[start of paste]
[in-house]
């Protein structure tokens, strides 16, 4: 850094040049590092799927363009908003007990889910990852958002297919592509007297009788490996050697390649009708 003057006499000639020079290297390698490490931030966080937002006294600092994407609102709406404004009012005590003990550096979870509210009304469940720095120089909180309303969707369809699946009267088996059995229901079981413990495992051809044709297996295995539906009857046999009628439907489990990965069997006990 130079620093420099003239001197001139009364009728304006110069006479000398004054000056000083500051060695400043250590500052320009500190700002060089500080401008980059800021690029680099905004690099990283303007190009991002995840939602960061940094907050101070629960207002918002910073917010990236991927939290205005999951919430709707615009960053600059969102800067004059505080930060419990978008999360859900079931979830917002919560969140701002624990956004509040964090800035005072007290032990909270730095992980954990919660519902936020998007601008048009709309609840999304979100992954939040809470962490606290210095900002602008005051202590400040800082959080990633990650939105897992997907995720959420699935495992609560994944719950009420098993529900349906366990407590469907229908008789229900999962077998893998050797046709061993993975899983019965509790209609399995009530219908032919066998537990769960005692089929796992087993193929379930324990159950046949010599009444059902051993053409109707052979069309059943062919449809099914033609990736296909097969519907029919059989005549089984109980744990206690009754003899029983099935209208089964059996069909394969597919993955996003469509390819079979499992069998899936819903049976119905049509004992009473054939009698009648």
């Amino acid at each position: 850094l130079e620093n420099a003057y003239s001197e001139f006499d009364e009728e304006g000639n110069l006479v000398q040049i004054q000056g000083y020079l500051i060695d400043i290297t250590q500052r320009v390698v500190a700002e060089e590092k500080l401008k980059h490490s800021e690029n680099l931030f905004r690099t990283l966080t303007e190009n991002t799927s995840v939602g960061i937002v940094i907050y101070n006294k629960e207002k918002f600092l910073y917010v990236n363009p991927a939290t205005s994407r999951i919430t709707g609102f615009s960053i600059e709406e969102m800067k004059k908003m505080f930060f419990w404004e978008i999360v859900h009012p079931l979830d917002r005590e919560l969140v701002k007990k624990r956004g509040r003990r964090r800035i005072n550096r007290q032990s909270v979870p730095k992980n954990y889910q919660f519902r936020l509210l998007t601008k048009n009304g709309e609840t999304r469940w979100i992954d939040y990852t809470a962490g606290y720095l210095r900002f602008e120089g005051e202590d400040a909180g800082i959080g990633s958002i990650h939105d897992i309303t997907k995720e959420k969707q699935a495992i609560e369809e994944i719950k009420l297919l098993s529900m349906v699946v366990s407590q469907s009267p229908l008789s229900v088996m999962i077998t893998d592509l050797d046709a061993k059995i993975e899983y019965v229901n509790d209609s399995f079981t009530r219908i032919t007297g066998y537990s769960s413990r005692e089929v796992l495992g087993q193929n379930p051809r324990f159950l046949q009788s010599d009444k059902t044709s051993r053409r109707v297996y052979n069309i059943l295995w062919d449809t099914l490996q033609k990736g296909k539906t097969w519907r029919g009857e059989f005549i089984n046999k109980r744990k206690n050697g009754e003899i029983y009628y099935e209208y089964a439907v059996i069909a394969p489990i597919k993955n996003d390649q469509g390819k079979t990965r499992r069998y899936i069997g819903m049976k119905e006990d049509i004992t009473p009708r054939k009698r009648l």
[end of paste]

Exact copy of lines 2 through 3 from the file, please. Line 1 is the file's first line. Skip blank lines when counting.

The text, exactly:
């Protein structure tokens, strides 16, 4: 850094040049590092799927363009908003007990889910990852958002297919592509007297009788490996050697390649009708 003057006499000639020079290297390698490490931030966080937002006294600092994407609102709406404004009012005590003990550096979870509210009304469940720095120089909180309303969707369809699946009267088996059995229901079981413990495992051809044709297996295995539906009857046999009628439907489990990965069997006990 130079620093420099003239001197001139009364009728304006110069006479000398004054000056000083500051060695400043250590500052320009500190700002060089500080401008980059800021690029680099905004690099990283303007190009991002995840939602960061940094907050101070629960207002918002910073917010990236991927939290205005999951919430709707615009960053600059969102800067004059505080930060419990978008999360859900079931979830917002919560969140701002624990956004509040964090800035005072007290032990909270730095992980954990919660519902936020998007601008048009709309609840999304979100992954939040809470962490606290210095900002602008005051202590400040800082959080990633990650939105897992997907995720959420699935495992609560994944719950009420098993529900349906366990407590469907229908008789229900999962077998893998050797046709061993993975899983019965509790209609399995009530219908032919066998537990769960005692089929796992087993193929379930324990159950046949010599009444059902051993053409109707052979069309059943062919449809099914033609990736296909097969519907029919059989005549089984109980744990206690009754003899029983099935209208089964059996069909394969597919993955996003469509390819079979499992069998899936819903049976119905049509004992009473054939009698009648």
């Amino acid at each position: 850094l130079e620093n420099a003057y003239s001197e001139f006499d009364e009728e304006g000639n110069l006479v000398q040049i004054q000056g000083y020079l500051i060695d400043i290297t250590q500052r320009v390698v500190a700002e060089e590092k500080l401008k980059h490490s800021e690029n680099l931030f905004r690099t990283l966080t303007e190009n991002t799927s995840v939602g960061i937002v940094i907050y101070n006294k629960e207002k918002f600092l910073y917010v990236n363009p991927a939290t205005s994407r999951i919430t709707g609102f615009s960053i600059e709406e969102m800067k004059k908003m505080f930060f419990w404004e978008i999360v859900h009012p079931l979830d917002r005590e919560l969140v701002k007990k624990r956004g509040r003990r964090r800035i005072n550096r007290q032990s909270v979870p730095k992980n954990y889910q919660f519902r936020l509210l998007t601008k048009n009304g709309e609840t999304r469940w979100i992954d939040y990852t809470a962490g606290y720095l210095r900002f602008e120089g005051e202590d400040a909180g800082i959080g990633s958002i990650h939105d897992i309303t997907k995720e959420k969707q699935a495992i609560e369809e994944i719950k009420l297919l098993s529900m349906v699946v366990s407590q469907s009267p229908l008789s229900v088996m999962i077998t893998d592509l050797d046709a061993k059995i993975e899983y019965v229901n509790d209609s399995f079981t009530r219908i032919t007297g066998y537990s769960s413990r005692e089929v796992l495992g087993q193929n379930p051809r324990f159950l046949q009788s010599d009444k059902t044709s051993r053409r109707v297996y052979n069309i059943l295995w062919d449809t099914l490996q033609k990736g296909k539906t097969w519907r029919g009857e059989f005549i089984n046999k109980r744990k206690n050697g009754e003899i029983y009628y099935e209208y089964a439907v059996i069909a394969p489990i597919k993955n996003d390649q469509g390819k079979t990965r499992r069998y899936i069997g819903m049976k119905e006990d049509i004992t009473p009708r054939k009698r009648l």